Dec. 30 (UPI) -- An American doctor who was exposed to Ebola while treating patients in the Democratic Republic of Congo was transported to the United States to be monitored.
The doctor, who wasn't identified due to privacy concerns, arrived at a medical center in Omaha, Neb., which has previously treated Ebola patients and is partnered with the University of Nebraska Medical Center, the university said in a statement.
"This person may have been exposed to the virus but is not ill and is not contagious," Ted Cieslak, M.D., infectious diseases specialist with Nebraska Medicine said. "Should any symptoms develop, the Nebraska Medicine/UNMC team is among the most qualified in the world to deal with them."
It can take up to three weeks after contracting Ebola for an infected person to begin showing symptoms.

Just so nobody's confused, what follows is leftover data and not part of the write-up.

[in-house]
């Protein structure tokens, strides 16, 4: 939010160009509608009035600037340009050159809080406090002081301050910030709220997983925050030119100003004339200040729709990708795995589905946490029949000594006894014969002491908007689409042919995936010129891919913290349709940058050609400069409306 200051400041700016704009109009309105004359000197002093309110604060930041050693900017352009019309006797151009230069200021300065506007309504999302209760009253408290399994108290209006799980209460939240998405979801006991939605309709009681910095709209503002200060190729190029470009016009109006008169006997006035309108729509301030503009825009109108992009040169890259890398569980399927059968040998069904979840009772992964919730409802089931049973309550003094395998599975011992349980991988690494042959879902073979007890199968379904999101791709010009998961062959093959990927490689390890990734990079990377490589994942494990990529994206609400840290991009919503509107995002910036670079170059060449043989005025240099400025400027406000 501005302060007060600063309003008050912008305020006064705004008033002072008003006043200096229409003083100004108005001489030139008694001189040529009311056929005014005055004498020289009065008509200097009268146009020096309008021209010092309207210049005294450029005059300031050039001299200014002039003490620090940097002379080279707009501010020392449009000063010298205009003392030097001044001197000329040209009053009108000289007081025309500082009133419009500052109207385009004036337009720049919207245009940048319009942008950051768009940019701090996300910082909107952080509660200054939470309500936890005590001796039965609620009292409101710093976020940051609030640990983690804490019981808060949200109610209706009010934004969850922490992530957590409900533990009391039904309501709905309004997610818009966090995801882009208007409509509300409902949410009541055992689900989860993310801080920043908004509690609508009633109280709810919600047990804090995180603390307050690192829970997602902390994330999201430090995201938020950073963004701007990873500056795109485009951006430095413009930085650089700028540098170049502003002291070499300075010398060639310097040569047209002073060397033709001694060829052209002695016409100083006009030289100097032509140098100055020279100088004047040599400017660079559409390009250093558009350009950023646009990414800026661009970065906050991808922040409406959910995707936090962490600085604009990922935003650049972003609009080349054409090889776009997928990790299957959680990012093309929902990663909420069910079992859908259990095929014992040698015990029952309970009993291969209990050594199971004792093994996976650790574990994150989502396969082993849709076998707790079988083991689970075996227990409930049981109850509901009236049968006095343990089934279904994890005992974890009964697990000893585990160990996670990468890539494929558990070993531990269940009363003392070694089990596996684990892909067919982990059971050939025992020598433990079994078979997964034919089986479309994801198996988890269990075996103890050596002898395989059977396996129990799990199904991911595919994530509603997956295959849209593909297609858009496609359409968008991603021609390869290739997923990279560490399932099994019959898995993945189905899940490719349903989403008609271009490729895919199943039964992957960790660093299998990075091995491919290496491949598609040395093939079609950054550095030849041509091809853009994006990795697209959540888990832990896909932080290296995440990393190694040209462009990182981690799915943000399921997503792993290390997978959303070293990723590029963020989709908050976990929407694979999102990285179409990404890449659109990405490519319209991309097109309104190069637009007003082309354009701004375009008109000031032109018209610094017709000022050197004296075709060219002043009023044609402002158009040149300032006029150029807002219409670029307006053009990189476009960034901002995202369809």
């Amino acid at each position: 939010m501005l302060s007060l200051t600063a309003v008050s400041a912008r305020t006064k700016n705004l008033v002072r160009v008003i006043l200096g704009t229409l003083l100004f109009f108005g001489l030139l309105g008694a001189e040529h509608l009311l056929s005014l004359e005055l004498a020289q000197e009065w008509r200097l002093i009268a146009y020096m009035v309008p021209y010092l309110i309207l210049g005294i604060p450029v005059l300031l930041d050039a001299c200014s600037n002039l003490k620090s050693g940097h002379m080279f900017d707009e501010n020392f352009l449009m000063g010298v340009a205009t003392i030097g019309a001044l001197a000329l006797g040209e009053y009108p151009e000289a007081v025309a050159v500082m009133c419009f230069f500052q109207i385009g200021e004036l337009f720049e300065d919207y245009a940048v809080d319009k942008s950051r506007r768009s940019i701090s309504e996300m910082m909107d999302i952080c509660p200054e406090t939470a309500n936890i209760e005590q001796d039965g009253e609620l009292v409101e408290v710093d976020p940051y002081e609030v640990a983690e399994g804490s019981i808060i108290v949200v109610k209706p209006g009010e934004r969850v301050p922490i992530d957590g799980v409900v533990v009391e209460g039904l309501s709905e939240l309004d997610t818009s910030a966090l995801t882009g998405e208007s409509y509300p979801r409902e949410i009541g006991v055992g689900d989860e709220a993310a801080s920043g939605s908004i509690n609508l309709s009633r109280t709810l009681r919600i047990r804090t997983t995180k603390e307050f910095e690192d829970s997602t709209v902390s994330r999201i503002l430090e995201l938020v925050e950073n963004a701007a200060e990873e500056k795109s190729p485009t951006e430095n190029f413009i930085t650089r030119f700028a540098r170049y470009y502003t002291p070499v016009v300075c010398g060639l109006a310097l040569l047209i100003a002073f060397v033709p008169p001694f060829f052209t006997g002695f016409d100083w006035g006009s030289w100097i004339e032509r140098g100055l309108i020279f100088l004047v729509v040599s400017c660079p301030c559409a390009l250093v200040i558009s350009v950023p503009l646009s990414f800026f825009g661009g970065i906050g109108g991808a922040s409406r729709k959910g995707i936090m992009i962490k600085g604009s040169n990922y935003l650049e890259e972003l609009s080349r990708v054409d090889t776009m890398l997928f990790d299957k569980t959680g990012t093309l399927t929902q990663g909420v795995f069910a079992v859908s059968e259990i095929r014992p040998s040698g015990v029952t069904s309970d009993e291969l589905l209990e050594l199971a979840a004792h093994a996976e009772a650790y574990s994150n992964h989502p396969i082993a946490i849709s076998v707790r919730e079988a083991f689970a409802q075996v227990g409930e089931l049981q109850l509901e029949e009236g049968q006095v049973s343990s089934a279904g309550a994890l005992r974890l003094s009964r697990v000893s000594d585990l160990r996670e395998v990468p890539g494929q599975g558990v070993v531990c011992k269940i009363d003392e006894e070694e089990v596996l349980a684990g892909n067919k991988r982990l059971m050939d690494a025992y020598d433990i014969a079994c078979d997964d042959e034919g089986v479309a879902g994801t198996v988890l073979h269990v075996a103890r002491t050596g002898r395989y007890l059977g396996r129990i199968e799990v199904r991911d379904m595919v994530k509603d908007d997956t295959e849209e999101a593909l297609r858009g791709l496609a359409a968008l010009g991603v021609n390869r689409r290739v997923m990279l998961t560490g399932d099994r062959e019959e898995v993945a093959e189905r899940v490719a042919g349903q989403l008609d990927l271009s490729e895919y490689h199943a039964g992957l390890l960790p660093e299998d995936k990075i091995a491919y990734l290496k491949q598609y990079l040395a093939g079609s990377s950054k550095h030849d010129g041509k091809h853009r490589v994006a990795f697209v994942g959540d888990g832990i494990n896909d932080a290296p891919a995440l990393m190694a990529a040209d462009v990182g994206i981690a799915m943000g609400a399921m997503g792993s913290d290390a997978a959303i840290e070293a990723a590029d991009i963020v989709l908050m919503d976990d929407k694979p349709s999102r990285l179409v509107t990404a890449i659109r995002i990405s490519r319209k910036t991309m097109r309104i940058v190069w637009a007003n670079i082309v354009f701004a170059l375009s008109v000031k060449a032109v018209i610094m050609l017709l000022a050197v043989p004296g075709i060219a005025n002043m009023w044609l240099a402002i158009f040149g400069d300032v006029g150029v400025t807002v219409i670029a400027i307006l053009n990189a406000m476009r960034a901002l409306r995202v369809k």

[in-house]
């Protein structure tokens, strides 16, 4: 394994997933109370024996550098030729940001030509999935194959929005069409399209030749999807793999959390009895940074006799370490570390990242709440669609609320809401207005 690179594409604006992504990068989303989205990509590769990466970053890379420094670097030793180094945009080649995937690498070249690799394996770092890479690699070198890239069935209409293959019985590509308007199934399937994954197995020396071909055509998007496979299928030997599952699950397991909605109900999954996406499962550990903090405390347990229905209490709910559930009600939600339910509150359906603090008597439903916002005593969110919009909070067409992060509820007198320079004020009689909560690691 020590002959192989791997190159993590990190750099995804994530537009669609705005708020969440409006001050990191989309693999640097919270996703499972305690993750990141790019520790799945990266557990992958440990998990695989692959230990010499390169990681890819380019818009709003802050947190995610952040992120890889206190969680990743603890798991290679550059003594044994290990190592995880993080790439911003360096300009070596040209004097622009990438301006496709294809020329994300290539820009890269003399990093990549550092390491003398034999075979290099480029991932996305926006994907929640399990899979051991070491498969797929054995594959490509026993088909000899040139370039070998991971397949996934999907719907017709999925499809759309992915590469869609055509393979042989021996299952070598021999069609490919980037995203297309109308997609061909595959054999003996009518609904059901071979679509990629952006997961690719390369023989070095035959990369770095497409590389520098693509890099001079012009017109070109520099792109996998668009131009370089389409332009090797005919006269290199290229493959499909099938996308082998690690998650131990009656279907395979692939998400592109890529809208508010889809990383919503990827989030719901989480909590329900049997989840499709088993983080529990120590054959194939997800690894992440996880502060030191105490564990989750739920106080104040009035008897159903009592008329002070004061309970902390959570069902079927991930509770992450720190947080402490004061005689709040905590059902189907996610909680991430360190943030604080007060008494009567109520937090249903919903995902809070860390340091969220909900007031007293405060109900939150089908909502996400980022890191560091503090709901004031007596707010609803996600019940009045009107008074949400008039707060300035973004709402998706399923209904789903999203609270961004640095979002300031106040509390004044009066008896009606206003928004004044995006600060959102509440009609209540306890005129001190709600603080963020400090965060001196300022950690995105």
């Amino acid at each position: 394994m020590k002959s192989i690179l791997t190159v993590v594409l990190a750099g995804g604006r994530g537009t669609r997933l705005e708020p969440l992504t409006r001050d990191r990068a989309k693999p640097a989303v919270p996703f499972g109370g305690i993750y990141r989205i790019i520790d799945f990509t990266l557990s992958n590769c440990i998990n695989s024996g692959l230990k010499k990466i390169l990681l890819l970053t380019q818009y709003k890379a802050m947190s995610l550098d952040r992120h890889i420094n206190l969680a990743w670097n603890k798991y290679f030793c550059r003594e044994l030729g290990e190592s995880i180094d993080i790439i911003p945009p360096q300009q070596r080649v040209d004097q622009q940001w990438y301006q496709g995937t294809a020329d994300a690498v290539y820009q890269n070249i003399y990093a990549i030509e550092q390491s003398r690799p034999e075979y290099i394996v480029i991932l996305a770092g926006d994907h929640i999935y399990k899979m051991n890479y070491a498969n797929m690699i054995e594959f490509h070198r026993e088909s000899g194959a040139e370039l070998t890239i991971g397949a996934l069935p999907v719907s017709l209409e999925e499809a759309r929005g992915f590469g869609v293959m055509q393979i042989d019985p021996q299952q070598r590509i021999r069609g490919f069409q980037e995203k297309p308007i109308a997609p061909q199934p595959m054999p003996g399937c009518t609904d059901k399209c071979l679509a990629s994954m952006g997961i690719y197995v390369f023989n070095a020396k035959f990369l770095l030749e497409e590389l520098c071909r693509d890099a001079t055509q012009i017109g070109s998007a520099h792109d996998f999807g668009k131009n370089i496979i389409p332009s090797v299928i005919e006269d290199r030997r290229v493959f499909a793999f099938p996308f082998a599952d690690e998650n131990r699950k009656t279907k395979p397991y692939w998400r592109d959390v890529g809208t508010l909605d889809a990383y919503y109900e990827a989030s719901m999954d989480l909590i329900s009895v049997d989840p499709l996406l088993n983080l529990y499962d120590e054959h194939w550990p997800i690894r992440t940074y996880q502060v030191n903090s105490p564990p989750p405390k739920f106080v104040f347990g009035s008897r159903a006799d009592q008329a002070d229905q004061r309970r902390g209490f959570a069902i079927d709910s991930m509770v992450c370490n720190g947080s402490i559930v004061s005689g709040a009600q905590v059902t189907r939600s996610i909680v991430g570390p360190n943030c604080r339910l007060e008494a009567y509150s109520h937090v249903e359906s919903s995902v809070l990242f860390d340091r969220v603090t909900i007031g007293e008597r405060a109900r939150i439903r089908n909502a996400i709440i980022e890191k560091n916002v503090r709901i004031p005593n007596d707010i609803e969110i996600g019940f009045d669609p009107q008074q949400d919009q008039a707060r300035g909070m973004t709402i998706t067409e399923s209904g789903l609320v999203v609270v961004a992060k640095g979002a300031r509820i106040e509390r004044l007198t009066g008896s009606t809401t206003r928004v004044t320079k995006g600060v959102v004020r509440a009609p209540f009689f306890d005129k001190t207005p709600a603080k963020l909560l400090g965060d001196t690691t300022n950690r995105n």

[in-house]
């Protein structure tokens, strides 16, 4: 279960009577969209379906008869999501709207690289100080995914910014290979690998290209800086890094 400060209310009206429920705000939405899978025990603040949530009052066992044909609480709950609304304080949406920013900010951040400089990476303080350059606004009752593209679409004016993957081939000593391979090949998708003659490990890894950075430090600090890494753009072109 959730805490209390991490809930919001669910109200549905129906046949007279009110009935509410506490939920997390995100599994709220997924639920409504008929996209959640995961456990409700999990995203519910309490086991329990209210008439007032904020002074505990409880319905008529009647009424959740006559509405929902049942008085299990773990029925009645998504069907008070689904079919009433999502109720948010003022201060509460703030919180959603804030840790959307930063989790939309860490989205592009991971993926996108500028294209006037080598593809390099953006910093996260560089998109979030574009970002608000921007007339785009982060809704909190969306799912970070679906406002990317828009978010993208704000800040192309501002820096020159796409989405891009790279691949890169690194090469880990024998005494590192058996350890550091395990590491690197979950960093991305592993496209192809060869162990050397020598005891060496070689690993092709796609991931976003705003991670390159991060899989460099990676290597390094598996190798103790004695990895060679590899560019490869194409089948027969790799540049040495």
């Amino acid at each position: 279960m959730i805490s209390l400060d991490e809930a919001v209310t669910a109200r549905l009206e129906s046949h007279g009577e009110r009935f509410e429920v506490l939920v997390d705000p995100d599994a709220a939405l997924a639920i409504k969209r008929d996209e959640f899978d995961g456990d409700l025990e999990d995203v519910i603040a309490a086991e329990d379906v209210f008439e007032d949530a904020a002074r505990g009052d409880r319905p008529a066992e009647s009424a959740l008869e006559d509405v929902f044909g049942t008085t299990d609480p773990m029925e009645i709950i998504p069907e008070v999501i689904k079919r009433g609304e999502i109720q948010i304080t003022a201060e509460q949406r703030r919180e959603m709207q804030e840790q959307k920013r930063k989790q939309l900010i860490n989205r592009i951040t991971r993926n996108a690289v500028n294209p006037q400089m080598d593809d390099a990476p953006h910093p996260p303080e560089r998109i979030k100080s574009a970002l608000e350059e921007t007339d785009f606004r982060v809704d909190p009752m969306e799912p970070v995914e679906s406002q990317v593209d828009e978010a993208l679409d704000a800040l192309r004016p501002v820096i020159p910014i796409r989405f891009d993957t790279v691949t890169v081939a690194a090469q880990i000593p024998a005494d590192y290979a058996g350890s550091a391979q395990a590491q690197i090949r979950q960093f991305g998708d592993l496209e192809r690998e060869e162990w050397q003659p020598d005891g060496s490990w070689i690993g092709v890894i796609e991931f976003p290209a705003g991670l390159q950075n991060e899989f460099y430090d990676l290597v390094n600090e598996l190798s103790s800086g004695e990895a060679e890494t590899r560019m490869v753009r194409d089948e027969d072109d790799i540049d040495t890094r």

The 39-year-old physician was working at a missionary hospital in the Congo and treated a severely ill patient who subsequently tested positive for Ebola, Politico reported.
The physician also received the experimental Ebola vaccine a day after the exposure as a preventive measure.
Nebraska Medical Center officials said that the physician was transported to the facility from the Congo by private plane and car.
"The individual was moved safely and securely," a State Department representative said. "The individual is isolated and under observation at a medical facility per standard medical protocol."